In 2013, when Benny Tan Chun Lit began selling fresh seafood online, he met with a lot of resistance from customers. “The first month was quiet. It was very challenging because we were the first to start selling seafood online. This was a new concept for people as it was the norm to go to wet markets to buy fresh seafood. People want to see, touch and smell the seafood before buying,” he says of the start-up MySeafoodMart.com.
Despite the resistance, Tan pushed on because he believed that taking the seafood business online would close the gap between the fisherman and the consumer so people could have the freshest catch.
Tan always had fresh seafood on the table because his uncle owned a fishery. “So, I wondered why the seafood sold in wet markets and supermarkets were not as fresh. After some research, I found out that the seafood sold in these places is either imported from neighbouring countries such as Indonesia or local seafood that is at least one to two days old because the seafood would have to go through a middleman and a distributor,” he says.
This is the way fish has been sold and distributed for years. Even his uncle, whose fishery in Pulau Ketam comprises five trawler boats and a special farm dedicated to the rearing of the dragon grouper, did a brisk trade in bulk sales to wholesalers and middlemen.
Tan, who was working as an e-commerce manager at a local supermarket at the time, convinced his uncle to give him the opportunity to digitise the business — not only to offer fresh seafood to consumers but also to expand the customer base. “All the seafood is from our daily catch, caught by our own boats, so we can guarantee that the seafood is chemical-free [and preservative-free],” says Tan.
His uncle gave him a few months to try it out. It was either make it or break it for Tan, who had quit his job at the supermarket.
His website began life as a simple e-commerce shopping cart. One of the first things he did was to build customers’ trust by providing cash on delivery and offering a 100% money-back guarantee.
Customers in those early years were primarily seafood lovers who appreciated the freshest fare. Over the years, the customer profile has evolved, says Tan.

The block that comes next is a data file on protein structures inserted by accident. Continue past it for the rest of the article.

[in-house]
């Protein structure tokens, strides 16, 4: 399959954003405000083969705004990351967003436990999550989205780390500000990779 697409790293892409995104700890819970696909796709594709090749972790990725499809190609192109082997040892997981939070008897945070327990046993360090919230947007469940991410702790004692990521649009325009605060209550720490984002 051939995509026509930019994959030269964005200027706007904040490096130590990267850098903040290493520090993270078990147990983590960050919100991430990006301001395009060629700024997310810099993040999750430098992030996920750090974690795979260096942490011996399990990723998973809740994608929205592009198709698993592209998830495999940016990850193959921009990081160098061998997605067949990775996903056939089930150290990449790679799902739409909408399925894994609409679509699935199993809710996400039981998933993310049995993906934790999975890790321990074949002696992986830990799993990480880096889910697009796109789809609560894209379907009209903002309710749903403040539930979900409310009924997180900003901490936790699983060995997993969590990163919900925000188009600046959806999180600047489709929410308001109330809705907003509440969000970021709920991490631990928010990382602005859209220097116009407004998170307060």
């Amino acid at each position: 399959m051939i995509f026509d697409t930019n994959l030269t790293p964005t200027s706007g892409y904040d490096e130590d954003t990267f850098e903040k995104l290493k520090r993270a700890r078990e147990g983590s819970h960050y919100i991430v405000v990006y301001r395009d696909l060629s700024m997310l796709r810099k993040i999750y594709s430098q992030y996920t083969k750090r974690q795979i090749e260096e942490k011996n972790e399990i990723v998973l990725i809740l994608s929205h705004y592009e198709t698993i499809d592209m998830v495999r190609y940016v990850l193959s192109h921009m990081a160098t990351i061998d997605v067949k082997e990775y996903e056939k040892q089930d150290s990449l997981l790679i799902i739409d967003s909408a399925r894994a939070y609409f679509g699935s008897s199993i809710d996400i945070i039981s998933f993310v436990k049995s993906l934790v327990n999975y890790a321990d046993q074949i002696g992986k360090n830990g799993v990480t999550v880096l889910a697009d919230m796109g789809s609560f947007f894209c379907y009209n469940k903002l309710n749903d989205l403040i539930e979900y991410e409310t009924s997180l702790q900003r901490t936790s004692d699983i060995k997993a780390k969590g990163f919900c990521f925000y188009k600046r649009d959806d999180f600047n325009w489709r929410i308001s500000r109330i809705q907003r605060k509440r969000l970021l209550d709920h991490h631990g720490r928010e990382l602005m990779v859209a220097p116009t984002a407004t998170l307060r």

“Today, it is almost a mass market. But many of our customers are those who are concerned about the preservatives that may be used in the seafood sold at markets or supermarkets, especially families with young children. We have been fortunate to have very supportive regular customers who help us promote our seafood by word of mouth.”
The Covid-19 pandemic and Movement Control Order (MCO) have helped drive sales on the portal. “As everyone was restricted from going out and they had to rely on delivery services, we received many orders from our home consumers. We were running at maximum capacity every day during the early stages of the MCO period,” says Tan.
Sales jumped by “a few hundred percent”. This has been a boon because the fishery’s bulk sales business was adversely affected by the closure of morning and night markets as well as restaurants.
In the seven years since the online business was launched, the website has undergone several changes. It has been revamped a few times to give it a fresh look and new features such as a blog and delivery slots have been added to ensure that the buying process is smooth.
Buying seafood on the portal is fuss-free. Customers have a choice of fresh fish and shellfish as well as a limited selection of frozen seafood. Using insights from the fishermen, the portal is updated regularly with seasonal catches. All the fish sold have the scales and guts removed. For some of the fish, customers can decide how to have it cut (fillet or block cut). This is a big plus for those who are squeamish about handling and preparing fish.
All of the day’s fresh catch is cleaned and packed in styrofoam boxes, according to the customers’ orders, in Pulau Ketam itself before being sent to Port Klang. From there, the boxes are picked up by MySeafoodMart.com’s delivery partners and sent to customers.
The online business’ retail sales now account for 60% of the fishery’s daily catch. The rest of the catch is sold to restaurants (25%) and seafood vendors (15%).
Tan believes that going online will be inevitable for many traditional businesses. “Online sales will be the way to go,” he says, adding that plans are afoot to improve its website and expand its delivery areas to other states. The business also plans to increase its fishing fleet via contract fishing.